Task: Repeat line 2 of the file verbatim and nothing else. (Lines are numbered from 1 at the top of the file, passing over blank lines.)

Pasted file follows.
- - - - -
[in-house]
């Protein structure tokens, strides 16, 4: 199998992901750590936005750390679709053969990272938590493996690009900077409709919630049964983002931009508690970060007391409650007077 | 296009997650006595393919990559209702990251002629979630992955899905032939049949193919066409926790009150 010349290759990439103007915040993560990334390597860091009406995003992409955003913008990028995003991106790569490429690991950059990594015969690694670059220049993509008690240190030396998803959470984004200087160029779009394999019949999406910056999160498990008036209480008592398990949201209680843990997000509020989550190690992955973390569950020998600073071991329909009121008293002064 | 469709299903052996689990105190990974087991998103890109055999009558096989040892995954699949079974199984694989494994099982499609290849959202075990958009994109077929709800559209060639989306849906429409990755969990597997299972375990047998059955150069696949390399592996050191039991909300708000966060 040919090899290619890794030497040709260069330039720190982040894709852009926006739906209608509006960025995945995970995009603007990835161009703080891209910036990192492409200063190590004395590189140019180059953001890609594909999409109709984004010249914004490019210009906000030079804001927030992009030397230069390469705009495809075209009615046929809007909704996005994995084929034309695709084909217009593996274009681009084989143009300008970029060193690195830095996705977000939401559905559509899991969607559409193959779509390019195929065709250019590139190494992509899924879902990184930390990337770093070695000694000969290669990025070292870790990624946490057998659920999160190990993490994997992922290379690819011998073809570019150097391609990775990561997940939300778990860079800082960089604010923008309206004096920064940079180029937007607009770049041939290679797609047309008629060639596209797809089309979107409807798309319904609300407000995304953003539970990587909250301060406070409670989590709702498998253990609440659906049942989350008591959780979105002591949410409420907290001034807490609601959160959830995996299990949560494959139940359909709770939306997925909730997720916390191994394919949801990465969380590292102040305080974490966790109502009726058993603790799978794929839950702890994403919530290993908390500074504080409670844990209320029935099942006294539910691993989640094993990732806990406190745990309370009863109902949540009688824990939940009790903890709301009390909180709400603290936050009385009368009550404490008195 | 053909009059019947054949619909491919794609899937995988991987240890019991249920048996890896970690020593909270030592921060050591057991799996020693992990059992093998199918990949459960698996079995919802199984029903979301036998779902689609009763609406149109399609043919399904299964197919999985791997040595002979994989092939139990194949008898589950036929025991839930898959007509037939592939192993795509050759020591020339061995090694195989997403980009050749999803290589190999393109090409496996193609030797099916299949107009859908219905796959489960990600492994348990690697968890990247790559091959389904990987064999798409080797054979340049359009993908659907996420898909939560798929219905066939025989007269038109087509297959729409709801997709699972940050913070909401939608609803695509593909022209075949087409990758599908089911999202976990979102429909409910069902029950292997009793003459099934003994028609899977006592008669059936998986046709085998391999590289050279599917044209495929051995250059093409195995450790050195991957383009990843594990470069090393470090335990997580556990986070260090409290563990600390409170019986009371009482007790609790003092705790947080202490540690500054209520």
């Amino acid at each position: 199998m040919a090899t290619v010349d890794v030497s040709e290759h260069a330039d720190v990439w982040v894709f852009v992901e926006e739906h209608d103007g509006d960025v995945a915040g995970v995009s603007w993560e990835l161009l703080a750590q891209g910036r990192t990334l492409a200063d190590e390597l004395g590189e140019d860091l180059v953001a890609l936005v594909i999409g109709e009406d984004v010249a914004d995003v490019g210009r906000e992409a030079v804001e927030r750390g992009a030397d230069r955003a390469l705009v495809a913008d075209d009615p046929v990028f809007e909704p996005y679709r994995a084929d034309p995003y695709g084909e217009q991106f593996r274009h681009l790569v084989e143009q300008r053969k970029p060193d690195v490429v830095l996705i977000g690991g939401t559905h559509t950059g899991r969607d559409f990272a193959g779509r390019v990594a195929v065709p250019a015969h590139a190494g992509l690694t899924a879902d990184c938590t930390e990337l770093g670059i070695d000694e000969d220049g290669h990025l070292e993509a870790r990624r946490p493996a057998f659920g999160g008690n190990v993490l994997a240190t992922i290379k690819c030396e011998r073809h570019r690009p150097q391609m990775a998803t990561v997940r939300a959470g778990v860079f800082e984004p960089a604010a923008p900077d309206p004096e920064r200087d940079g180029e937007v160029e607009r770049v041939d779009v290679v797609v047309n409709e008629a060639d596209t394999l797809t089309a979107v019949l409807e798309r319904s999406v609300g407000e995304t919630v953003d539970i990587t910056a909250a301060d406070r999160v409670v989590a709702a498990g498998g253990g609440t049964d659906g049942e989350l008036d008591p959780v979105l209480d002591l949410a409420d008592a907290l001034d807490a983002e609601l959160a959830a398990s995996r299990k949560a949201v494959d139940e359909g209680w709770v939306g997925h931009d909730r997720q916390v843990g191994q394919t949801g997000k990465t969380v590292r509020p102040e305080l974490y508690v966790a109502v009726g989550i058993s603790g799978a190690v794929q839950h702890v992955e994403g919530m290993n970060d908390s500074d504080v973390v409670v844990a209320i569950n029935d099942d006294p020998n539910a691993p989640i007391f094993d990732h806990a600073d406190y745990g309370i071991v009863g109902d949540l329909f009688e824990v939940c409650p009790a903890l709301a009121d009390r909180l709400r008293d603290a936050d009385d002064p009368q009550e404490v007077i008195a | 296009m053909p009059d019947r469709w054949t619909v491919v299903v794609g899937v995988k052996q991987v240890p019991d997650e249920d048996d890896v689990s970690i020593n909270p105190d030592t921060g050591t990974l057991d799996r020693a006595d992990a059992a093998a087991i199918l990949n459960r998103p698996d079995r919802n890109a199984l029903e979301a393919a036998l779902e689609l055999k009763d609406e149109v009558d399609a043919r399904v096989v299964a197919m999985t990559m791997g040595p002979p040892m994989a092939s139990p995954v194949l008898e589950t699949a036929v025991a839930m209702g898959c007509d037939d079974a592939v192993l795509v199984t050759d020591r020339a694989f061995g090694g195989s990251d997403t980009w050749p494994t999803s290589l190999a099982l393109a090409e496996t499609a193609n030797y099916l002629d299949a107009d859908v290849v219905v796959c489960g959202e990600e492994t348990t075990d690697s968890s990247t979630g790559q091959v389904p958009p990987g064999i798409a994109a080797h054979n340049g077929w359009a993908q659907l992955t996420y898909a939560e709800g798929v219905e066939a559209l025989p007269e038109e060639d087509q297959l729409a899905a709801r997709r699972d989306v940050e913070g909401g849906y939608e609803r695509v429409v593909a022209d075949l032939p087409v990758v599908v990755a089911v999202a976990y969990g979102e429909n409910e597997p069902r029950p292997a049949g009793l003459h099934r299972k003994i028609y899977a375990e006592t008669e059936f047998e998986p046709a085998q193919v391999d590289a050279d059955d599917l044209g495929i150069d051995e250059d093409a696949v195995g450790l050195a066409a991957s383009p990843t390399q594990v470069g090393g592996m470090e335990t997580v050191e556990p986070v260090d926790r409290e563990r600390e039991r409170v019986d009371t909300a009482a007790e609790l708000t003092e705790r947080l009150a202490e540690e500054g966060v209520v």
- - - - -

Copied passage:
């Protein structure tokens, strides 16, 4: 199998992901750590936005750390679709053969990272938590493996690009900077409709919630049964983002931009508690970060007391409650007077 | 296009997650006595393919990559209702990251002629979630992955899905032939049949193919066409926790009150 010349290759990439103007915040993560990334390597860091009406995003992409955003913008990028995003991106790569490429690991950059990594015969690694670059220049993509008690240190030396998803959470984004200087160029779009394999019949999406910056999160498990008036209480008592398990949201209680843990997000509020989550190690992955973390569950020998600073071991329909009121008293002064 | 469709299903052996689990105190990974087991998103890109055999009558096989040892995954699949079974199984694989494994099982499609290849959202075990958009994109077929709800559209060639989306849906429409990755969990597997299972375990047998059955150069696949390399592996050191039991909300708000966060 040919090899290619890794030497040709260069330039720190982040894709852009926006739906209608509006960025995945995970995009603007990835161009703080891209910036990192492409200063190590004395590189140019180059953001890609594909999409109709984004010249914004490019210009906000030079804001927030992009030397230069390469705009495809075209009615046929809007909704996005994995084929034309695709084909217009593996274009681009084989143009300008970029060193690195830095996705977000939401559905559509899991969607559409193959779509390019195929065709250019590139190494992509899924879902990184930390990337770093070695000694000969290669990025070292870790990624946490057998659920999160190990993490994997992922290379690819011998073809570019150097391609990775990561997940939300778990860079800082960089604010923008309206004096920064940079180029937007607009770049041939290679797609047309008629060639596209797809089309979107409807798309319904609300407000995304953003539970990587909250301060406070409670989590709702498998253990609440659906049942989350008591959780979105002591949410409420907290001034807490609601959160959830995996299990949560494959139940359909709770939306997925909730997720916390191994394919949801990465969380590292102040305080974490966790109502009726058993603790799978794929839950702890994403919530290993908390500074504080409670844990209320029935099942006294539910691993989640094993990732806990406190745990309370009863109902949540009688824990939940009790903890709301009390909180709400603290936050009385009368009550404490008195 | 053909009059019947054949619909491919794609899937995988991987240890019991249920048996890896970690020593909270030592921060050591057991799996020693992990059992093998199918990949459960698996079995919802199984029903979301036998779902689609009763609406149109399609043919399904299964197919999985791997040595002979994989092939139990194949008898589950036929025991839930898959007509037939592939192993795509050759020591020339061995090694195989997403980009050749999803290589190999393109090409496996193609030797099916299949107009859908219905796959489960990600492994348990690697968890990247790559091959389904990987064999798409080797054979340049359009993908659907996420898909939560798929219905066939025989007269038109087509297959729409709801997709699972940050913070909401939608609803695509593909022209075949087409990758599908089911999202976990979102429909409910069902029950292997009793003459099934003994028609899977006592008669059936998986046709085998391999590289050279599917044209495929051995250059093409195995450790050195991957383009990843594990470069090393470090335990997580556990986070260090409290563990600390409170019986009371009482007790609790003092705790947080202490540690500054209520």